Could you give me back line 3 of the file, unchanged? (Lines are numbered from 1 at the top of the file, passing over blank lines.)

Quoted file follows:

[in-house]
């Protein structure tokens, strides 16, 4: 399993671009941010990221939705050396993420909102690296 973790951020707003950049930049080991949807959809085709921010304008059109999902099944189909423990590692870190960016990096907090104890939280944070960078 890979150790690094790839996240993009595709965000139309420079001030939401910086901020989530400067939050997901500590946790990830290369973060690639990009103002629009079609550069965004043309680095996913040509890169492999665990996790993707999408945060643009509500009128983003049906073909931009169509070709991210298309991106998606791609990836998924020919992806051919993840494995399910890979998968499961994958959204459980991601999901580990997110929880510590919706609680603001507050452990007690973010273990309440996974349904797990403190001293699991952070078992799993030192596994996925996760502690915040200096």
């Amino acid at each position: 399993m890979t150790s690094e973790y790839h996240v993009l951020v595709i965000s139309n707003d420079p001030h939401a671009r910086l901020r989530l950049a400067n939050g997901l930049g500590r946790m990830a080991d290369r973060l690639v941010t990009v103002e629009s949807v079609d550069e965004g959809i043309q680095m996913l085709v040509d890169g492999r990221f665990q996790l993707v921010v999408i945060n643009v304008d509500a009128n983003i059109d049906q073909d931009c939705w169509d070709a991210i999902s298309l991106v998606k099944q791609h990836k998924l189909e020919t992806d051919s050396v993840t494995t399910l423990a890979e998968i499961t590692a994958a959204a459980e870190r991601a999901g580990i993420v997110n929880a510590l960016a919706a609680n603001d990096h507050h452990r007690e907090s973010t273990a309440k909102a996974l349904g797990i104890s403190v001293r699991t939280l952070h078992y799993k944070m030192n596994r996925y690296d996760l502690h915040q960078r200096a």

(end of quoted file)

């Amino acid at each position: 399993m890979t150790s690094e973790y790839h996240v993009l951020v595709i965000s139309n707003d420079p001030h939401a671009r910086l901020r989530l950049a400067n939050g997901l930049g500590r946790m990830a080991d290369r973060l690639v941010t990009v103002e629009s949807v079609d550069e965004g959809i043309q680095m996913l085709v040509d890169g492999r990221f665990q996790l993707v921010v999408i945060n643009v304008d509500a009128n983003i059109d049906q073909d931009c939705w169509d070709a991210i999902s298309l991106v998606k099944q791609h990836k998924l189909e020919t992806d051919s050396v993840t494995t399910l423990a890979e998968i499961t590692a994958a959204a459980e870190r991601a999901g580990i993420v997110n929880a510590l960016a919706a609680n603001d990096h507050h452990r007690e907090s973010t273990a309440k909102a996974l349904g797990i104890s403190v001293r699991t939280l952070h078992y799993k944070m030192n596994r996925y690296d996760l502690h915040q960078r200096a």